This is like softcore porn for legal historians. The Star Chamber in 1606: same year Guy Fawkes was executed, and King James awarded the Charter of Virginia. Blackstone’s Commentaries on the Law of England, published 1765-69: font of Anglo-American common law, and a cipher key for Benedict Arnold. And then a bureaucracy joke to round out the paragraph? Does it really get better than this? You know, for lawyers?
And then it does get better. The court devoted significant space to a theory of falsehood called “the incremental harm rule.” The opinion gives “e.g.” props to a law review article on defamation by lawyer Kevin L. Kite, 73 N.Y.U. L. Rev. 529 (1998); I like to see that nod to an academic assist. The incremental approach analyzes falsehood relative to different statements about the plaintiff within the same publication. The court wrote that Colorado has not adopted the incremental approach, and that’s what’s interesting. Again, here, ink is spent on a monolog that is not really needed to decide the case. The court goes to some length, relative to this short opinion, to explain the shortcomings of the incremental approach. The rejection of the incremental approach is further illustrated by a hypothetical starring—wait for it—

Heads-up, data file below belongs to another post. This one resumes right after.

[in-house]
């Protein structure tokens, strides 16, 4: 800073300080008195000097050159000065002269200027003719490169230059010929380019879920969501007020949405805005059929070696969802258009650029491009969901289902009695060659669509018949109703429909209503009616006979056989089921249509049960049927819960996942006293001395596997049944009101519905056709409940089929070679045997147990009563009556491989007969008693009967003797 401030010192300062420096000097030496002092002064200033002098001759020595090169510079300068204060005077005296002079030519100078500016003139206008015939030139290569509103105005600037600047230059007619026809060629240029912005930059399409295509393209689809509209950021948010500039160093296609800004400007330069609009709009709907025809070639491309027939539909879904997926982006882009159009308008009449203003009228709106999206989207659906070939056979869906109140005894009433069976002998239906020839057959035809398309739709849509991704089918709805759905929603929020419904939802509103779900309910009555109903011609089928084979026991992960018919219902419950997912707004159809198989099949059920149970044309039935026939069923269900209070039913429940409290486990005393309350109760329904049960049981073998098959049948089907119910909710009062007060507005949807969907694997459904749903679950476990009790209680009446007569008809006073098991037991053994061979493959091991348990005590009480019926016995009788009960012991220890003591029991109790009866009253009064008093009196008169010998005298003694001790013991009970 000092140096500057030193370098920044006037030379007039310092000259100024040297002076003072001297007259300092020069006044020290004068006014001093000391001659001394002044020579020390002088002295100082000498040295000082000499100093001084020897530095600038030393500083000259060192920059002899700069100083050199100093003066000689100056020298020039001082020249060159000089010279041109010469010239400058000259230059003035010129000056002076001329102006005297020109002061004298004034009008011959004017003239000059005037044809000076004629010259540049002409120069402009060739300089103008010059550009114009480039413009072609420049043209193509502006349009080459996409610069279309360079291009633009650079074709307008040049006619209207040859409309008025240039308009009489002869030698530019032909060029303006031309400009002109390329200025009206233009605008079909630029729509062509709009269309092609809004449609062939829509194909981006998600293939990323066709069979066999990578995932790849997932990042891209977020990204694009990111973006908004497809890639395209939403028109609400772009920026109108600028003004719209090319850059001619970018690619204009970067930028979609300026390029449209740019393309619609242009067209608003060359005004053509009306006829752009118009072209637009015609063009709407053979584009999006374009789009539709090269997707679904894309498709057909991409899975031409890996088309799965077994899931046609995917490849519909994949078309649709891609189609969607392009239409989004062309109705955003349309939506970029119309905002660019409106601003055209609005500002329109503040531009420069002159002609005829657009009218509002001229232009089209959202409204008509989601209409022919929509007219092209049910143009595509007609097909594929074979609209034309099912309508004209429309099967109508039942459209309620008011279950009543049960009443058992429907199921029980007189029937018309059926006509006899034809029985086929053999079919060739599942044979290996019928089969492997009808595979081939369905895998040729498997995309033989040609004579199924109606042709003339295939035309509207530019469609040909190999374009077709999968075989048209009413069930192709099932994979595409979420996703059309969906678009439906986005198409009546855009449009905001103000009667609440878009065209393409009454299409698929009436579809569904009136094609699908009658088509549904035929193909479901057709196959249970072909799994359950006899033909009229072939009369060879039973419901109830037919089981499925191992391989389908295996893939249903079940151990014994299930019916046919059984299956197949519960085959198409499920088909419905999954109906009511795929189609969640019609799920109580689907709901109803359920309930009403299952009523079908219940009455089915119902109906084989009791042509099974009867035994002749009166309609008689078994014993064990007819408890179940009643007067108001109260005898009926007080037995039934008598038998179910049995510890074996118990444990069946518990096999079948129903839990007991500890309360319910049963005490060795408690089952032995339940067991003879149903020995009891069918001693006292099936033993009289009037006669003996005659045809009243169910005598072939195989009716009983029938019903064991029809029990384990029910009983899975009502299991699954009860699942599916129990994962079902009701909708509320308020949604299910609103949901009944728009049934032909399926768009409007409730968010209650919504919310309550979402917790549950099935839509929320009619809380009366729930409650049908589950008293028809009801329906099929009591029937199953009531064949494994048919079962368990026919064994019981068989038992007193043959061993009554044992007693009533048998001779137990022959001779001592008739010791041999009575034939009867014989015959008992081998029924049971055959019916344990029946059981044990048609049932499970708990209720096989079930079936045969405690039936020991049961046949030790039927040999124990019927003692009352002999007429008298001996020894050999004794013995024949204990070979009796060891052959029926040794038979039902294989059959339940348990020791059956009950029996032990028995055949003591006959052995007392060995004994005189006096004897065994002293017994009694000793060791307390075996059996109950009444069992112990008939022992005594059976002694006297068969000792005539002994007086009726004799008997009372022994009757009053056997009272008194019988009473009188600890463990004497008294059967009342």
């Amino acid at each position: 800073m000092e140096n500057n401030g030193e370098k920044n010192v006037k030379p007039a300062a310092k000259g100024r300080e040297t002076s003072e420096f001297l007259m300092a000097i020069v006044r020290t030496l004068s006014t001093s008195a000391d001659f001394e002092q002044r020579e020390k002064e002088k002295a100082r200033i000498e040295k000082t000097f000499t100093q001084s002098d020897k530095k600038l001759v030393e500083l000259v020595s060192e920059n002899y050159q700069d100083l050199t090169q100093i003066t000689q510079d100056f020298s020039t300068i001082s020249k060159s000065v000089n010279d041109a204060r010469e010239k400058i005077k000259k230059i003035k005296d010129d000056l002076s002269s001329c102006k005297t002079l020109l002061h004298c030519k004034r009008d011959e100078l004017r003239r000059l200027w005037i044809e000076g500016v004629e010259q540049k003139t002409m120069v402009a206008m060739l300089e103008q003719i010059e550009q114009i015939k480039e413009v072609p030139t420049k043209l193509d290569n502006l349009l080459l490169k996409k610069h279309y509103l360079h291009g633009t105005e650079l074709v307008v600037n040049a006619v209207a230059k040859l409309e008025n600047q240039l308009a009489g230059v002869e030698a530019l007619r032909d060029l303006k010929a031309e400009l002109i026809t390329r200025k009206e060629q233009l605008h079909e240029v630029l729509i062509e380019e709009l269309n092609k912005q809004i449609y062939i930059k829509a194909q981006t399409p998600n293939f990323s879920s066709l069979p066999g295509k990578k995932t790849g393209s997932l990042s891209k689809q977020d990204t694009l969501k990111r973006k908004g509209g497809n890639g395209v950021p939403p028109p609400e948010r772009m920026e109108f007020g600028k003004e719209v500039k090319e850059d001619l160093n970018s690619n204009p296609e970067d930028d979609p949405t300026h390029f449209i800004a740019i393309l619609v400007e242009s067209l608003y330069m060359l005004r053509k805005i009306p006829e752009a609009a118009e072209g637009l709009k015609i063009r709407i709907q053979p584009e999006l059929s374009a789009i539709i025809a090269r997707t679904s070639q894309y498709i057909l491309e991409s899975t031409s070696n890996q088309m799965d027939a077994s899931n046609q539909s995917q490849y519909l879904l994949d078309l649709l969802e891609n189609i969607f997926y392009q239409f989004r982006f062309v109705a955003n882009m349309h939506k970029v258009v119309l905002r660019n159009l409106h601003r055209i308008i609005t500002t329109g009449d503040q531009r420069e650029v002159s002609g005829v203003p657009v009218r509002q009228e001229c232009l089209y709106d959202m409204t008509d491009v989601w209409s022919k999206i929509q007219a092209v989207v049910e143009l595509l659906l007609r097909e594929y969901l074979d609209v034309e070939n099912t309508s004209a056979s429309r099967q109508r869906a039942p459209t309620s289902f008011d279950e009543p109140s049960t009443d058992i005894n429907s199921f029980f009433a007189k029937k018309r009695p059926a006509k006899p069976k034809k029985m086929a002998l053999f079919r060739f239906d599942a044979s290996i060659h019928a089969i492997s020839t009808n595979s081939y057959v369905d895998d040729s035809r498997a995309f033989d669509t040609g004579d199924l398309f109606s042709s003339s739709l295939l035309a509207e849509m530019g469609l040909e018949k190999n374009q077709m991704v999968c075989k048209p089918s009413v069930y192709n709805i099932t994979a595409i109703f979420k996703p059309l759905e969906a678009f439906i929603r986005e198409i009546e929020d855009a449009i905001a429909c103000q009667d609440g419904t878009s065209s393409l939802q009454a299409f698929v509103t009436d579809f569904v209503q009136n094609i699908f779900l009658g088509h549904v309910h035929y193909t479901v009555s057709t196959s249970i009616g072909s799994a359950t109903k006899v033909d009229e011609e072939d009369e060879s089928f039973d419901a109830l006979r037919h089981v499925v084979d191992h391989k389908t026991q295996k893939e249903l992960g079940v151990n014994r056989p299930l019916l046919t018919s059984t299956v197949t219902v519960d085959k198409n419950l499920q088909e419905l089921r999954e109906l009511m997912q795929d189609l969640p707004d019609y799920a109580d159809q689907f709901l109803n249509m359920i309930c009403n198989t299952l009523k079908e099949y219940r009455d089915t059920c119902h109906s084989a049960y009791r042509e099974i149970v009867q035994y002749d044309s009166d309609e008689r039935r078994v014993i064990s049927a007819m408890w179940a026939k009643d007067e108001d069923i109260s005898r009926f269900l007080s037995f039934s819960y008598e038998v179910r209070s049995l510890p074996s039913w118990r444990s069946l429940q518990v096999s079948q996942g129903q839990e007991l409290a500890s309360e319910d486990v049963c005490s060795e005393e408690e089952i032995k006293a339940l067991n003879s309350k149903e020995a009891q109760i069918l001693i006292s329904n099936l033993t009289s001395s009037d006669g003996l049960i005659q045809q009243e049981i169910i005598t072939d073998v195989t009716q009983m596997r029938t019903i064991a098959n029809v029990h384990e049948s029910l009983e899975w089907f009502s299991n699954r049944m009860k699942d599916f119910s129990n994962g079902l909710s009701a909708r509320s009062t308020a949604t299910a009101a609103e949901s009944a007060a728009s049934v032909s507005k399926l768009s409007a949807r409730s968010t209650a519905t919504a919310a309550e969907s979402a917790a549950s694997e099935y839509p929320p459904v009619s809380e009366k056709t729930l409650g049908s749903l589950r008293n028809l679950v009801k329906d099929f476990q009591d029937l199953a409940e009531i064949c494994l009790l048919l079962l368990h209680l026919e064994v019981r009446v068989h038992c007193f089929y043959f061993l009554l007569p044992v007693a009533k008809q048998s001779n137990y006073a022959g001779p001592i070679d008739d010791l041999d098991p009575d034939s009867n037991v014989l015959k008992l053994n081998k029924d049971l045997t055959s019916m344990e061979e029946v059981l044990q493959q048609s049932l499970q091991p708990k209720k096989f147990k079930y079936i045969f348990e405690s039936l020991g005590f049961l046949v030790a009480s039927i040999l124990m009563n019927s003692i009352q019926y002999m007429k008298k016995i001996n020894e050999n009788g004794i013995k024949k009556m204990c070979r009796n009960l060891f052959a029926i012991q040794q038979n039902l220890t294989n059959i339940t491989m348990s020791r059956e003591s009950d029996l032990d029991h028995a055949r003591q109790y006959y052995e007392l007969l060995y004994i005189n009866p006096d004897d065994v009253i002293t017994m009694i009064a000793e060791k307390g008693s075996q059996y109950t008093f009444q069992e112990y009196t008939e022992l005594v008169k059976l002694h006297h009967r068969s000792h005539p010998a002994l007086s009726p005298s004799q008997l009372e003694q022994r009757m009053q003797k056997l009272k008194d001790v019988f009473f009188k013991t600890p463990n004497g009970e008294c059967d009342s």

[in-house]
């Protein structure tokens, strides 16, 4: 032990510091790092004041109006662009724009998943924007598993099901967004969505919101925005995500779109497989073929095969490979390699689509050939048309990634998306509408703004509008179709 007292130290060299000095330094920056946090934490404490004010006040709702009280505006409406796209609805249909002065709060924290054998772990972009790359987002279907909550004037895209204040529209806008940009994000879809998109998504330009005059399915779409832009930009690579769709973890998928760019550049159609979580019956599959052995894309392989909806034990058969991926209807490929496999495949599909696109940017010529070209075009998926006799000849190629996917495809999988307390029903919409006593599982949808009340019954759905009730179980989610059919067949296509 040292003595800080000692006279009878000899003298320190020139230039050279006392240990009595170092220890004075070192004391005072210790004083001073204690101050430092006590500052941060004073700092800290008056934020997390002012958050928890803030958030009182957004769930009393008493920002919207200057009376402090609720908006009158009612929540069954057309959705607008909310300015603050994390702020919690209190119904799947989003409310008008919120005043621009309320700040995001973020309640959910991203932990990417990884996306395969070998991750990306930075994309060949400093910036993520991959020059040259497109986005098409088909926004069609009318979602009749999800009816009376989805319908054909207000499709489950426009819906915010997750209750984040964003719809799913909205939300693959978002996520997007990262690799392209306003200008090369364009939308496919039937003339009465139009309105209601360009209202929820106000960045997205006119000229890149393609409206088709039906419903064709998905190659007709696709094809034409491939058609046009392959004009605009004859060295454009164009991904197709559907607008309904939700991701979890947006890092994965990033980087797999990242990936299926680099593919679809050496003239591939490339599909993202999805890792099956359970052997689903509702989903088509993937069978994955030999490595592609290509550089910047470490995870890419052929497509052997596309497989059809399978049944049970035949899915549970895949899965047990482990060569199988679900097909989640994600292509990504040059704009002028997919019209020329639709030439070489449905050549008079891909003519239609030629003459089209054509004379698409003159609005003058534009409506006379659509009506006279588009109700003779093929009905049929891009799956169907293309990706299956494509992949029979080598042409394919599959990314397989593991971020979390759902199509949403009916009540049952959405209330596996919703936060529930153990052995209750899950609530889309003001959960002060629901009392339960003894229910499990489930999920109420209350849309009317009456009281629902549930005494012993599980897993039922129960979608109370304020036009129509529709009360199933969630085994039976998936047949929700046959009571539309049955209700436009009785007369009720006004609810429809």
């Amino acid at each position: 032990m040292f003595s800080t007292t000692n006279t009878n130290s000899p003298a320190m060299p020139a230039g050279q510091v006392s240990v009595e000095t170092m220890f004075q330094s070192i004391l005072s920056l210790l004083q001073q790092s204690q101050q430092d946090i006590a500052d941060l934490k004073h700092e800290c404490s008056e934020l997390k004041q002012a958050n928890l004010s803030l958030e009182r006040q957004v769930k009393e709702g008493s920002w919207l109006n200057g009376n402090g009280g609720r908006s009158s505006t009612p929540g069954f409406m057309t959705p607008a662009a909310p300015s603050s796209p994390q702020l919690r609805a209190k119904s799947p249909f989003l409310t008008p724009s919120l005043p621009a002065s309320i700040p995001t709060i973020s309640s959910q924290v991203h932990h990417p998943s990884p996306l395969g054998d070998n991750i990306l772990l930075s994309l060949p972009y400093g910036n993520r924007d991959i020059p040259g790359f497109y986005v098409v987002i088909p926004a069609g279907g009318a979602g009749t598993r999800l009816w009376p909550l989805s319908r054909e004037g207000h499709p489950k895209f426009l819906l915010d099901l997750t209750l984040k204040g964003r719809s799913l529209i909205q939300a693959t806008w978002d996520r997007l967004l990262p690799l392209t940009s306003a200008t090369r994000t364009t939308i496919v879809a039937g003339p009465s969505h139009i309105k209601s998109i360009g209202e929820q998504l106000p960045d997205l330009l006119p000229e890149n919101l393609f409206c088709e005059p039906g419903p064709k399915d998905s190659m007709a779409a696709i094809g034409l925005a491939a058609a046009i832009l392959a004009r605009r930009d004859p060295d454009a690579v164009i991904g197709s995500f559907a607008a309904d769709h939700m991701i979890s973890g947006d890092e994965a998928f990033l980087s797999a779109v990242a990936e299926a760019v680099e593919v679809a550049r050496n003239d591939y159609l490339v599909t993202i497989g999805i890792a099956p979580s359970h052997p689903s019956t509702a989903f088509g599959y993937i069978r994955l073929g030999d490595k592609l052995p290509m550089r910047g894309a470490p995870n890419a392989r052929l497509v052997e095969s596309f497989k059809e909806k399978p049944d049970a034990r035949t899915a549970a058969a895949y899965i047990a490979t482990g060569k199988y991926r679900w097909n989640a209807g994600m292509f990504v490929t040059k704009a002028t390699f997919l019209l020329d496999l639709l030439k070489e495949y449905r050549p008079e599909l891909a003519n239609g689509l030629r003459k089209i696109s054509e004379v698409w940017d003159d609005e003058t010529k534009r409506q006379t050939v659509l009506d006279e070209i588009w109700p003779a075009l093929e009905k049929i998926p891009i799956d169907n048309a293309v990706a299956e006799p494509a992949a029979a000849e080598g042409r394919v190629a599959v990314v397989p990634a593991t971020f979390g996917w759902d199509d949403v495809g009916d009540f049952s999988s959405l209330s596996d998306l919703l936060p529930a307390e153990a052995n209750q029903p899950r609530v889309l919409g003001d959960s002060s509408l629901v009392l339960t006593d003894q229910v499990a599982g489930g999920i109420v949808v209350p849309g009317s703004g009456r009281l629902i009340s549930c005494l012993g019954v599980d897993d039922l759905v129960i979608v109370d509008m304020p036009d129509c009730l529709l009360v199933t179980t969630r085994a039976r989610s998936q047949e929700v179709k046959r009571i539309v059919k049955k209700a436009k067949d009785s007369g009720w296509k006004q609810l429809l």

[E]ven more troubling is the [incrementalist] doctrine’s breadth. If an article calls Benedict Arnold a thief and a traitor, the “incremental harm” done by the first statement might be nothing compared to the unassailable truth of the second (entirely unrelated) statement, and this would leave Mr. Arnold to recover nothing for the patently false and defamatory accusation that he’s a thief. . . . Taken to its logical conclusion, moreover, incremental harm analysis suggests that individuals with really bad reputations in one area may be “libel proof” in all areas, free game for the publication of even the most outrageous and damaging lies. Call Benedict Arnold whatever you like; his public reputation is already so soured by his treason that no incremental harm could be done to it. . . .
That’s General Arnold to you.
The court shores up its opinion with ample and appropriate case law. The first case cited in the opinion after the Colorado definition of defamation is the media defense staple, New York Times v. Sullivan (U.S. 1964). Once upon a time, the media defense bar lived with the omnipresent fear that the Rehnquist Court would dismantle Sullivan’s powerful, defense-friendly First Amendment doctrine, so it’s interesting to see how Gorsuch invokes the case:
This [truth] defense has, in comparatively recent years, taken on a constitutional patina, becoming not just a feature of the common law but a First Amendment imperative.